Friday, December 19, 2008

Relative Strength- why it shouldn't be ignored.

My only trade today was UPS which turned out to be a loser. I entered at 10:10ET. Same story with the way I usually enter and how I position my stop (Entry 52.96, Stop 53.16)The stock selection was fine...the warning to get out came when I noticed the relative strength of the stock compared to the market...

If you study the 1min chart of UPS and, for example,the SPY (you could use the DIA index...same idea)between 10:10ET and 10:20ET, you'll notice the stark contrast in terms of RS. The downside wave created between those times in UPS is much slower than the equivalent downside wave in the SPY. To get a bit more mathematical about it, the difference between the close of the 10:10ET min bar compared to the close of the 10:20ET min bar in UPS is 2 cents compared to the massive 24 cent difference in the SPY- 0.04% to the downside compared to 0.26% respectively. Basically, when a trade should be going in the direction of the market and it's not...act with caution- cut the position down in share size, tighten stops or just get out, regardless of where you are in the trade (that means no "waiting till it gets back to even". Chances are you'll just end up taking the full stop)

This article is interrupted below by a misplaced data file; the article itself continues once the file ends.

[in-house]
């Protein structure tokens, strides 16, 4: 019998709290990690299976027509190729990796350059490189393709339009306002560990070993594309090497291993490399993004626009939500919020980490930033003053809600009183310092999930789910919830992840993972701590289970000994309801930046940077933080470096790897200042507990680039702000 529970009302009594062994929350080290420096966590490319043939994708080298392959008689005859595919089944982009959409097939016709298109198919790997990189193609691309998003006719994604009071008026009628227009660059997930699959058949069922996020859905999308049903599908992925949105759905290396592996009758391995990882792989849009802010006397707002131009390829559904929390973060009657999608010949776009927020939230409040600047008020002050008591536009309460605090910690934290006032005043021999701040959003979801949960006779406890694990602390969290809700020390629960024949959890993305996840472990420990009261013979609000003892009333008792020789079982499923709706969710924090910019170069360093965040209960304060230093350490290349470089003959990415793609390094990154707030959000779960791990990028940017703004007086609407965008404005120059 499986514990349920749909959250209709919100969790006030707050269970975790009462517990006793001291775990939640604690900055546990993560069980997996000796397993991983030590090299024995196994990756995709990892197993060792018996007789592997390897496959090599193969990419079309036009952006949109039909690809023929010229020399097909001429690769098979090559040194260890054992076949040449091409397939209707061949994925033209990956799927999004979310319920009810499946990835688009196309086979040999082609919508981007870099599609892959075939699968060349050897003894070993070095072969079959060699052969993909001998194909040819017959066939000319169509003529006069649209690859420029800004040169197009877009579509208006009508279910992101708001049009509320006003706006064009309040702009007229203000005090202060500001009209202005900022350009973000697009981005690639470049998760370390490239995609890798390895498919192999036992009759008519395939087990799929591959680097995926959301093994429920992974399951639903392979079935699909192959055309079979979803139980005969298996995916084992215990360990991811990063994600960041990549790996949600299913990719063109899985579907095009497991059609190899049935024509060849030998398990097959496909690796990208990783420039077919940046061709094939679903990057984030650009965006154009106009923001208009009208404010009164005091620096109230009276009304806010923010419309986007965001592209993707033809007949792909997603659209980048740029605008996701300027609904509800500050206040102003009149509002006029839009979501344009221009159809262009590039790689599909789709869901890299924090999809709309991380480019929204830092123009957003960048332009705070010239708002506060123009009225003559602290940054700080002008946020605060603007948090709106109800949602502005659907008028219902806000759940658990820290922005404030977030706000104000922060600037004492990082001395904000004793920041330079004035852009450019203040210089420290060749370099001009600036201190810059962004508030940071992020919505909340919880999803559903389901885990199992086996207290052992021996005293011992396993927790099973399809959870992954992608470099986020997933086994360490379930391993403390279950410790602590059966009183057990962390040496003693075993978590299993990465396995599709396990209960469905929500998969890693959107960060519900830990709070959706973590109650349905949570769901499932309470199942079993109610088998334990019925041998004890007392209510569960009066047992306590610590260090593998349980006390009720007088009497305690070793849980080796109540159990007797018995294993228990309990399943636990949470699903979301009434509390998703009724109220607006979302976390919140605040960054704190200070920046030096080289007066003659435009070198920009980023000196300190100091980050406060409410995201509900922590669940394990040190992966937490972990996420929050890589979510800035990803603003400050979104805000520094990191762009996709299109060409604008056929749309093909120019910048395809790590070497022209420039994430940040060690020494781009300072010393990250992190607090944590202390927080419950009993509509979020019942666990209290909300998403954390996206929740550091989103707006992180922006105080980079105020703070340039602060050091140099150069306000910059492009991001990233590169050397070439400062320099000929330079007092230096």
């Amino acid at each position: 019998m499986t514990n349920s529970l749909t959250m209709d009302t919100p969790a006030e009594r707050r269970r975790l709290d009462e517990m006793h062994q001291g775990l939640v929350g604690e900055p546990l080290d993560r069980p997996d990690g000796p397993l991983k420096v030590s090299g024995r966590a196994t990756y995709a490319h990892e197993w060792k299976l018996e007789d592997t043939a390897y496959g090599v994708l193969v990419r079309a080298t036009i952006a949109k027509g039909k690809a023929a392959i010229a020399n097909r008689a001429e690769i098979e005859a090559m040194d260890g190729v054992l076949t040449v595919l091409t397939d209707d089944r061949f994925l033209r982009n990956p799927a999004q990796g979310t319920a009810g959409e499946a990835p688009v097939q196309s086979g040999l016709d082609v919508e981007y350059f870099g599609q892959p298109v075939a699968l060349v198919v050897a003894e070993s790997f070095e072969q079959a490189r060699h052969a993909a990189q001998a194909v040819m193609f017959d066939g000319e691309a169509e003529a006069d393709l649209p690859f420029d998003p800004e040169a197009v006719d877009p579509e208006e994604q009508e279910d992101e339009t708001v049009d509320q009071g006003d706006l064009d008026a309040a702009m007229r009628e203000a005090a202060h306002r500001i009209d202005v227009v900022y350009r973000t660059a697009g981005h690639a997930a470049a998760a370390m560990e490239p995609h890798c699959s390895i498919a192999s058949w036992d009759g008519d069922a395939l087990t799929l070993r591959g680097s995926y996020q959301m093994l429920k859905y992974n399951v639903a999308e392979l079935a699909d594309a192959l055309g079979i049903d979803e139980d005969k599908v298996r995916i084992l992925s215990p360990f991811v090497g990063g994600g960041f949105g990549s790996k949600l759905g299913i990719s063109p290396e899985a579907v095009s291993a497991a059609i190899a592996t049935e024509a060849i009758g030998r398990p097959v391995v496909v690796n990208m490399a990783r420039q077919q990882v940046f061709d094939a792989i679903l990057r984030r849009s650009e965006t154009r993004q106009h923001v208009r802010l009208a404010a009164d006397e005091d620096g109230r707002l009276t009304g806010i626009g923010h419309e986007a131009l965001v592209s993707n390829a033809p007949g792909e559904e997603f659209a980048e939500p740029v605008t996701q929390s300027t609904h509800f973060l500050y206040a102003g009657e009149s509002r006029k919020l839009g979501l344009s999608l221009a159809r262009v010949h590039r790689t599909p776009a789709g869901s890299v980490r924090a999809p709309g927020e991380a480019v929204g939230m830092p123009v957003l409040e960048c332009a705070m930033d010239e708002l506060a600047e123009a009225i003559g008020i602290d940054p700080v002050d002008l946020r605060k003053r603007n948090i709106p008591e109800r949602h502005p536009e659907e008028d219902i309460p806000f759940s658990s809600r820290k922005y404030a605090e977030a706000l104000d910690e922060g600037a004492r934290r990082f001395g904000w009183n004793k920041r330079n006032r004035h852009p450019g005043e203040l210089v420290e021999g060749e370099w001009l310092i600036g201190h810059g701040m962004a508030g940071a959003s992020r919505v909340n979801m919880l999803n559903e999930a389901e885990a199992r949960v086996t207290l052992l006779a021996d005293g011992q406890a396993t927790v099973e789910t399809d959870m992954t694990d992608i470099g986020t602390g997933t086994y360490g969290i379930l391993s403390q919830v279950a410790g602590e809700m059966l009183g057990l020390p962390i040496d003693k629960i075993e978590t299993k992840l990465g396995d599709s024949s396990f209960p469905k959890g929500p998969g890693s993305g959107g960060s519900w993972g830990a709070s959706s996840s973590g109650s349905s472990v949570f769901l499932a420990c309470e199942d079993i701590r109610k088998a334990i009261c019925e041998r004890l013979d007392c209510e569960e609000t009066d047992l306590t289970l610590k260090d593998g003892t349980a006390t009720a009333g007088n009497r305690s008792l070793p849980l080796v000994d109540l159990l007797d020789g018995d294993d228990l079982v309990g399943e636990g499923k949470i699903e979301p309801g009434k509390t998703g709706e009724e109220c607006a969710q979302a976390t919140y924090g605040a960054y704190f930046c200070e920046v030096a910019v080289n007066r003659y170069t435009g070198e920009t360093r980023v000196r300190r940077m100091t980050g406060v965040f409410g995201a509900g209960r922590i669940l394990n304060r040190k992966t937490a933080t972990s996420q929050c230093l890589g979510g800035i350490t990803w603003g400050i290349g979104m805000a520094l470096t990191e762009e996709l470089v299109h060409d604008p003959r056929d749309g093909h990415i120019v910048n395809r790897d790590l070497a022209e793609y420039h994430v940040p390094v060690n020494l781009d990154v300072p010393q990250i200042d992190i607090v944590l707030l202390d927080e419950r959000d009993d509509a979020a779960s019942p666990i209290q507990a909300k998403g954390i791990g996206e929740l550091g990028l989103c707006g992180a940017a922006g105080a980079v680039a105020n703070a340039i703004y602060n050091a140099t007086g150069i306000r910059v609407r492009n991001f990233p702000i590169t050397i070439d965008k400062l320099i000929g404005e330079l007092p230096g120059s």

A quick look at the action in UPS after the market began to climb after the 10:20ish low confirms the strength in that stock as it broke through the resistances I had been playing off of.

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